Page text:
Former diplomat discusses U.S. policy in Latin America

At a Monday night talk, Arturo Valenzuela, former United States assistant secretary of state for Western hemisphere affairs, praised U.S. foreign policy in Latin America since the Cold War.

More than 40 undergraduates, Yale Law School students and professors gathered in the Sterling Law Building to hear Valenzuela trace the evolution of the social, political, cultural and economic realities of Latin American countries throughout history. In addition to laying that foundation, Valenzuela examined how the United States has adjusted its foreign policy to changes within Latin America, such as the democratization of many countries in the region.

“Even though it has taken a long time for democratic institutions and ideals to take root in Latin America, and even longer for the U.S. to start supporting them, I believe we are finally living in a Latin American century,” Valenzuela said.

Valenzuela served as assistant secretary of state for Western hemisphere affairs from 2009 to 2011, and before that taught Latin American studies at Georgetown and Duke universities. He was born and raised in Concepcion, Chile, but traveled to the United States in the 1960s, attended Drew University in Madison, N.J., and earned a Ph.D. in political science from Columbia University in 1971.

Valenzuela said Latin American countries had nominally moved toward democratic institutions during the 1800s, but only began putting democracy into practice during the twentieth century — making efforts to apply their written constitutions and to elect transparent governments that respond to their citizens’ needs. This general shift toward democratic principles has been accompanied by the introduction of “substantive and viable” economic policies, Valenzuela said, which most notably include social welfare programs. In a region that has long struggled to assert itself in the world economy, he said, this move away from former rigid economic policies signifies positive change.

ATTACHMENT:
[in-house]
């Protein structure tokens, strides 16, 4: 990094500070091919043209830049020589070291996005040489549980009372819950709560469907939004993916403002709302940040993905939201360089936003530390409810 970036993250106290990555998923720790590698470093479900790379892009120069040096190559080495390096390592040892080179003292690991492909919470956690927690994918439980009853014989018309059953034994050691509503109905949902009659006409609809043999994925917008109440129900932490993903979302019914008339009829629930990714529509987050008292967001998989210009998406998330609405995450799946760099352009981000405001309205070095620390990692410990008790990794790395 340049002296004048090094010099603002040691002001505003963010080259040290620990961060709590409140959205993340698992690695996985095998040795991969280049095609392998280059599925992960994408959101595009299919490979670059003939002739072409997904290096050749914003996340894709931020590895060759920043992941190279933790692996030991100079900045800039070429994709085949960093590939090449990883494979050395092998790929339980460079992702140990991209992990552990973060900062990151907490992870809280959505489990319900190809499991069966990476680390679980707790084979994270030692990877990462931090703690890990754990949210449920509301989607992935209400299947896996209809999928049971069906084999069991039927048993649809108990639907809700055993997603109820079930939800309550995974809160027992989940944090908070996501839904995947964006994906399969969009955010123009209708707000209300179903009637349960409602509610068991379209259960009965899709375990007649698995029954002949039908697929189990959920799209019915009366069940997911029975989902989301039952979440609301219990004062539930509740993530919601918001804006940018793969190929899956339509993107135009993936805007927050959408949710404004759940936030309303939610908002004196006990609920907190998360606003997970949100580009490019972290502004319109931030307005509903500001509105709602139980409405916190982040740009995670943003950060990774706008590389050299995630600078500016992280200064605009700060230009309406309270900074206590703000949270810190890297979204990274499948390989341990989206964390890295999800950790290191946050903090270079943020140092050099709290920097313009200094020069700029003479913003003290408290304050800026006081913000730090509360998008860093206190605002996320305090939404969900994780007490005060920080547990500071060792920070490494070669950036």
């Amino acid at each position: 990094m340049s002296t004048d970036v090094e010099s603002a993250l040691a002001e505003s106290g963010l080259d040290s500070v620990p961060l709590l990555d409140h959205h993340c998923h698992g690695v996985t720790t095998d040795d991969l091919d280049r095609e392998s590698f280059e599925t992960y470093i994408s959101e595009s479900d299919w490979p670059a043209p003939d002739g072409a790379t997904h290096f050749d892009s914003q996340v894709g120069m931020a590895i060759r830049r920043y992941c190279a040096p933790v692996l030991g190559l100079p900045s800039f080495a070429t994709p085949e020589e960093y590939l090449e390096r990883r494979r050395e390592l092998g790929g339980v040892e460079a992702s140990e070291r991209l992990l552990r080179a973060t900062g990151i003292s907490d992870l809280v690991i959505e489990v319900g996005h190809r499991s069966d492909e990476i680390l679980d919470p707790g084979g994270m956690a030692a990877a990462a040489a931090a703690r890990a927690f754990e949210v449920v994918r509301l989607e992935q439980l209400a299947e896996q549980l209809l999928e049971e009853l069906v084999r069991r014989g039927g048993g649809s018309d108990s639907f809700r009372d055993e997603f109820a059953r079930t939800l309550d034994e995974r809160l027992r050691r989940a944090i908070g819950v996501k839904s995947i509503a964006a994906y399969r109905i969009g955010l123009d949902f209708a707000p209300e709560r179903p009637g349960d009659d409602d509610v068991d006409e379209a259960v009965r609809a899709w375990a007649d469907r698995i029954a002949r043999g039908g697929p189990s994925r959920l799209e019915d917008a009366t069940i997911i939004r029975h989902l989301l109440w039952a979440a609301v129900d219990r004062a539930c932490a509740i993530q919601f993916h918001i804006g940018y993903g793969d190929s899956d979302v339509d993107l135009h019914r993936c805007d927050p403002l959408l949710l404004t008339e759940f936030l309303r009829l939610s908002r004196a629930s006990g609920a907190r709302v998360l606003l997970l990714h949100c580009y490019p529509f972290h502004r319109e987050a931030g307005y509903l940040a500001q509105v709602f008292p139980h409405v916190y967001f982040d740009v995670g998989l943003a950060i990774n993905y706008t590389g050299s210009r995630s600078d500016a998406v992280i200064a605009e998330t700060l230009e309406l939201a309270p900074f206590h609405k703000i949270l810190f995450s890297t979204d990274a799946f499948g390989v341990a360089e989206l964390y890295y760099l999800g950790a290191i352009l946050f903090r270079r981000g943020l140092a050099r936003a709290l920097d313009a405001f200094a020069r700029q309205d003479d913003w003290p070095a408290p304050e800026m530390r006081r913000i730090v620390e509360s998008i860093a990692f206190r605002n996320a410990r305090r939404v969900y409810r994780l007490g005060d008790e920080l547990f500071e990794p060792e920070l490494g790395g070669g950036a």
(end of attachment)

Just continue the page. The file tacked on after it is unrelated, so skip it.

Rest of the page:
Latin America owes much of its 20th-century progress to the United States, Valenzuela said. He pointed to the end of the Cold War and the collapse of the Soviet Union as the turning point in the relationship between Latin American countries and the United States.

“During the Cold War, all of American foreign policy was specifically created with the purpose to weaken the influence of the Soviet Union everywhere,” Valenzuela said. “But after the threat of the Soviet Union was removed, the U.S. was finally free to transform its foreign policy in Latin America from preventive to substantive.”

He added that this transformation began under the second Reagan administration in the late 1980s, when the United States condemned general Augusto Pinochet’s rule in Chile.

Valenzuela said U.S. relations with Latin America weakened under the George W. Bush administration, which failed to oppose a coup by Hugo Chavez in Venezuela. Under the Bush administration, a “gulf” also opened between Latin American nations and the United States in the wake of 9/11, he added.

The U.S. administration that has done the most to improve the country’s relationship with Latin America, Valenzuela said, is that of President Barack Obama. Valenzuela said Obama is among few current political leaders who recognizes that neoliberal reforms — if not coupled with policies guaranteeing social justice — cannot solve problems in Latin America. Valenzuela added that Obama considers public health, poverty and inequality, among other factors, in his foreign policy work, thus “giving reforms in Latin America a human element.”

Travis Silva LAW ’13 said he found the talk informative, but said he thought Valenzuela’s view on Latin America was more positive than the actual situation in the region.

Valenzuela received Brazil’s Order of the Southern Cross and Colombia’s Order of Boyaca for his work with international diplomacy.

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